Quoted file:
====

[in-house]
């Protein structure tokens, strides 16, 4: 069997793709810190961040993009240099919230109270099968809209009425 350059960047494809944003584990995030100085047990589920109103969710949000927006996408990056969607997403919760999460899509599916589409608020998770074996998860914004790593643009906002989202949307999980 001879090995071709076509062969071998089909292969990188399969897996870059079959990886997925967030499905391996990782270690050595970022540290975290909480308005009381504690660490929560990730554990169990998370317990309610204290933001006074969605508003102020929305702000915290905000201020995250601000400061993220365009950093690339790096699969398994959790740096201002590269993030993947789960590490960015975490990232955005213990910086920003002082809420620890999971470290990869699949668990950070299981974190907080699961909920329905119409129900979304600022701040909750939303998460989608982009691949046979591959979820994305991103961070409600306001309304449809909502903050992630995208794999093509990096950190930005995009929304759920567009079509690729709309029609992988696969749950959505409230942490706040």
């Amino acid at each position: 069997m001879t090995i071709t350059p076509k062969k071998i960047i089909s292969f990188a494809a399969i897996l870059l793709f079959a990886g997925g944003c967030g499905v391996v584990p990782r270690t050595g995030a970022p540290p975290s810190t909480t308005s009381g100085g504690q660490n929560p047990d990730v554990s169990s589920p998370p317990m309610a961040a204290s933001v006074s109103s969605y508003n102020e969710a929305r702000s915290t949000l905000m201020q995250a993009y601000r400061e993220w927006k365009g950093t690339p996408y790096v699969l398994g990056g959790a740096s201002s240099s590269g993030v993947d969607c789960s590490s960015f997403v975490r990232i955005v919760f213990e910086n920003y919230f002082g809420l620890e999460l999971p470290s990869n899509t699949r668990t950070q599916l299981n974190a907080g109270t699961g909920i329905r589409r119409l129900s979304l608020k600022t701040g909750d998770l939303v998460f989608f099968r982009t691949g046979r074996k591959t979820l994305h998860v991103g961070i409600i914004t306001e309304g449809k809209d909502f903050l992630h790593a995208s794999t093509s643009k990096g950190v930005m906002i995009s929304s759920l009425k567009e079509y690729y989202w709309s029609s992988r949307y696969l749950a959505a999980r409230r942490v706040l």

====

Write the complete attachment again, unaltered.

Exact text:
[in-house]
């Protein structure tokens, strides 16, 4: 069997793709810190961040993009240099919230109270099968809209009425 350059960047494809944003584990995030100085047990589920109103969710949000927006996408990056969607997403919760999460899509599916589409608020998770074996998860914004790593643009906002989202949307999980 001879090995071709076509062969071998089909292969990188399969897996870059079959990886997925967030499905391996990782270690050595970022540290975290909480308005009381504690660490929560990730554990169990998370317990309610204290933001006074969605508003102020929305702000915290905000201020995250601000400061993220365009950093690339790096699969398994959790740096201002590269993030993947789960590490960015975490990232955005213990910086920003002082809420620890999971470290990869699949668990950070299981974190907080699961909920329905119409129900979304600022701040909750939303998460989608982009691949046979591959979820994305991103961070409600306001309304449809909502903050992630995208794999093509990096950190930005995009929304759920567009079509690729709309029609992988696969749950959505409230942490706040």
């Amino acid at each position: 069997m001879t090995i071709t350059p076509k062969k071998i960047i089909s292969f990188a494809a399969i897996l870059l793709f079959a990886g997925g944003c967030g499905v391996v584990p990782r270690t050595g995030a970022p540290p975290s810190t909480t308005s009381g100085g504690q660490n929560p047990d990730v554990s169990s589920p998370p317990m309610a961040a204290s933001v006074s109103s969605y508003n102020e969710a929305r702000s915290t949000l905000m201020q995250a993009y601000r400061e993220w927006k365009g950093t690339p996408y790096v699969l398994g990056g959790a740096s201002s240099s590269g993030v993947d969607c789960s590490s960015f997403v975490r990232i955005v919760f213990e910086n920003y919230f002082g809420l620890e999460l999971p470290s990869n899509t699949r668990t950070q599916l299981n974190a907080g109270t699961g909920i329905r589409r119409l129900s979304l608020k600022t701040g909750d998770l939303v998460f989608f099968r982009t691949g046979r074996k591959t979820l994305h998860v991103g961070i409600i914004t306001e309304g449809k809209d909502f903050l992630h790593a995208s794999t093509s643009k990096g950190v930005m906002i995009s929304s759920l009425k567009e079509y690729y989202w709309s029609s992988r949307y696969l749950a959505a999980r409230r942490v706040l």